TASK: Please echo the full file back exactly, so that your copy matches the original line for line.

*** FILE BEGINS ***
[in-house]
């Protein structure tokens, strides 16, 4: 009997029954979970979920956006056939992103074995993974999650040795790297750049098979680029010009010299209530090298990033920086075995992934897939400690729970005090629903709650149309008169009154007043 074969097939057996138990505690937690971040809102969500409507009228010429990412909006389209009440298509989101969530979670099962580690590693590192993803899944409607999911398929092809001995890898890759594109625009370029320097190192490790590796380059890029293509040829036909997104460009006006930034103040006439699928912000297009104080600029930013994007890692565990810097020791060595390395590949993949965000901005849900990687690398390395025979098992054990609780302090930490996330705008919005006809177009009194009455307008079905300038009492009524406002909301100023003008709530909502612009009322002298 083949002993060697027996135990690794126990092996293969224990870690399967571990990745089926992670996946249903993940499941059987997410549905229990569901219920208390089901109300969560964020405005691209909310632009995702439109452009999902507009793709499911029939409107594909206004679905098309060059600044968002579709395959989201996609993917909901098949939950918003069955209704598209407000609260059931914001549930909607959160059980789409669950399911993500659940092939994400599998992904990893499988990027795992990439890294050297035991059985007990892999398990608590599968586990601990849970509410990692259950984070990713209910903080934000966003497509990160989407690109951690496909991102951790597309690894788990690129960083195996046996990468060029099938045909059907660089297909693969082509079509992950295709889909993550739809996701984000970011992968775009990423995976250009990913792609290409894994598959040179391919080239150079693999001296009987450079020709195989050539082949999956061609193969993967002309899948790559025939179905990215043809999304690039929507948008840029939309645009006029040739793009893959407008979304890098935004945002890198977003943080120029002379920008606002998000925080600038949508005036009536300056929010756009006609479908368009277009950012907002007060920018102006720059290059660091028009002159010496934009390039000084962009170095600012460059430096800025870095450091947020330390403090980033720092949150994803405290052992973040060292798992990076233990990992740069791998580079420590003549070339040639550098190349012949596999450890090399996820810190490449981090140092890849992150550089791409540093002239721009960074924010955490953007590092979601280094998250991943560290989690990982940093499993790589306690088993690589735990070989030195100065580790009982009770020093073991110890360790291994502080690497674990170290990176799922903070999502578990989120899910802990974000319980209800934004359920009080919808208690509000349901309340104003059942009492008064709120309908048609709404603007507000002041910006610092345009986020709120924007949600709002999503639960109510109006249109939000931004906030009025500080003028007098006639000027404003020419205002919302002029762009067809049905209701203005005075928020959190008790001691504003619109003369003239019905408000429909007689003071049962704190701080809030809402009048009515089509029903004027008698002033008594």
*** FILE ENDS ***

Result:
[in-house]
């Protein structure tokens, strides 16, 4: 009997029954979970979920956006056939992103074995993974999650040795790297750049098979680029010009010299209530090298990033920086075995992934897939400690729970005090629903709650149309008169009154007043 074969097939057996138990505690937690971040809102969500409507009228010429990412909006389209009440298509989101969530979670099962580690590693590192993803899944409607999911398929092809001995890898890759594109625009370029320097190192490790590796380059890029293509040829036909997104460009006006930034103040006439699928912000297009104080600029930013994007890692565990810097020791060595390395590949993949965000901005849900990687690398390395025979098992054990609780302090930490996330705008919005006809177009009194009455307008079905300038009492009524406002909301100023003008709530909502612009009322002298 083949002993060697027996135990690794126990092996293969224990870690399967571990990745089926992670996946249903993940499941059987997410549905229990569901219920208390089901109300969560964020405005691209909310632009995702439109452009999902507009793709499911029939409107594909206004679905098309060059600044968002579709395959989201996609993917909901098949939950918003069955209704598209407000609260059931914001549930909607959160059980789409669950399911993500659940092939994400599998992904990893499988990027795992990439890294050297035991059985007990892999398990608590599968586990601990849970509410990692259950984070990713209910903080934000966003497509990160989407690109951690496909991102951790597309690894788990690129960083195996046996990468060029099938045909059907660089297909693969082509079509992950295709889909993550739809996701984000970011992968775009990423995976250009990913792609290409894994598959040179391919080239150079693999001296009987450079020709195989050539082949999956061609193969993967002309899948790559025939179905990215043809999304690039929507948008840029939309645009006029040739793009893959407008979304890098935004945002890198977003943080120029002379920008606002998000925080600038949508005036009536300056929010756009006609479908368009277009950012907002007060920018102006720059290059660091028009002159010496934009390039000084962009170095600012460059430096800025870095450091947020330390403090980033720092949150994803405290052992973040060292798992990076233990990992740069791998580079420590003549070339040639550098190349012949596999450890090399996820810190490449981090140092890849992150550089791409540093002239721009960074924010955490953007590092979601280094998250991943560290989690990982940093499993790589306690088993690589735990070989030195100065580790009982009770020093073991110890360790291994502080690497674990170290990176799922903070999502578990989120899910802990974000319980209800934004359920009080919808208690509000349901309340104003059942009492008064709120309908048609709404603007507000002041910006610092345009986020709120924007949600709002999503639960109510109006249109939000931004906030009025500080003028007098006639000027404003020419205002919302002029762009067809049905209701203005005075928020959190008790001691504003619109003369003239019905408000429909007689003071049962704190701080809030809402009048009515089509029903004027008698002033008594």